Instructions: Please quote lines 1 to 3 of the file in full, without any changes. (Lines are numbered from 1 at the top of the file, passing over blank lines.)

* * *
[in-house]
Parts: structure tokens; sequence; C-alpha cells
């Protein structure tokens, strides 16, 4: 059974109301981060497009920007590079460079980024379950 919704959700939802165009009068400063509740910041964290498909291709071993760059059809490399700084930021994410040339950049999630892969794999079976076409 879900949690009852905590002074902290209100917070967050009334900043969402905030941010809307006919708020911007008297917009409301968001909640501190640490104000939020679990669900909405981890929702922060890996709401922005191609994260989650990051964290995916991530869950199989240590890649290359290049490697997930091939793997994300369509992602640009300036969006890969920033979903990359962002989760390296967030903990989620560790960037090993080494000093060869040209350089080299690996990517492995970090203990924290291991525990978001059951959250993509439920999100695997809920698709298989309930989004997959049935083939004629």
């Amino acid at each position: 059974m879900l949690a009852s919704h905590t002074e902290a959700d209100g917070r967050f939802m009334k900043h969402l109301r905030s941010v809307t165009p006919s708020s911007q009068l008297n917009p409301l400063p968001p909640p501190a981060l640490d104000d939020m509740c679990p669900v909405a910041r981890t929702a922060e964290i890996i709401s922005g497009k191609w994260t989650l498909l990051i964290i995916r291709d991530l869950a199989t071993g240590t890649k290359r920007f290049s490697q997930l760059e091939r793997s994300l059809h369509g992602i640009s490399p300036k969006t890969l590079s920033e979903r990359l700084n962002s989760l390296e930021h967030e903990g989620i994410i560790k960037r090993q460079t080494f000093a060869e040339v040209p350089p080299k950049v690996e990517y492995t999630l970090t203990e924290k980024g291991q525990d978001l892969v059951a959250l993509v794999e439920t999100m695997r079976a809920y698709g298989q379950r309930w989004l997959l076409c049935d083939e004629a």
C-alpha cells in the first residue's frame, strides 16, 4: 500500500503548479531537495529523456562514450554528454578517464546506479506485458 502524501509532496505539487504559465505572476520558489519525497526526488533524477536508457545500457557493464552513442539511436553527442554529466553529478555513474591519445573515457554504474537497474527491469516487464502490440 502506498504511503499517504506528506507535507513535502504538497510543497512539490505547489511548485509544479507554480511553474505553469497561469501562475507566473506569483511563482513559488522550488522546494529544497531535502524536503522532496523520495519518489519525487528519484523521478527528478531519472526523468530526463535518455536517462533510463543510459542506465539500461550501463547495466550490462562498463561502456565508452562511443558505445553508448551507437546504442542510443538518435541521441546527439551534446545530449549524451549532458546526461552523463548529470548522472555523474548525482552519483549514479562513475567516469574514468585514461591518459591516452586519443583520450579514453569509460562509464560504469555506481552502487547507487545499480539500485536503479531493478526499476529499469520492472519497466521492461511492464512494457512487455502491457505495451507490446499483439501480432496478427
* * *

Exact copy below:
[in-house]
Parts: structure tokens; sequence; C-alpha cells
């Protein structure tokens, strides 16, 4: 059974109301981060497009920007590079460079980024379950 919704959700939802165009009068400063509740910041964290498909291709071993760059059809490399700084930021994410040339950049999630892969794999079976076409 879900949690009852905590002074902290209100917070967050009334900043969402905030941010809307006919708020911007008297917009409301968001909640501190640490104000939020679990669900909405981890929702922060890996709401922005191609994260989650990051964290995916991530869950199989240590890649290359290049490697997930091939793997994300369509992602640009300036969006890969920033979903990359962002989760390296967030903990989620560790960037090993080494000093060869040209350089080299690996990517492995970090203990924290291991525990978001059951959250993509439920999100695997809920698709298989309930989004997959049935083939004629």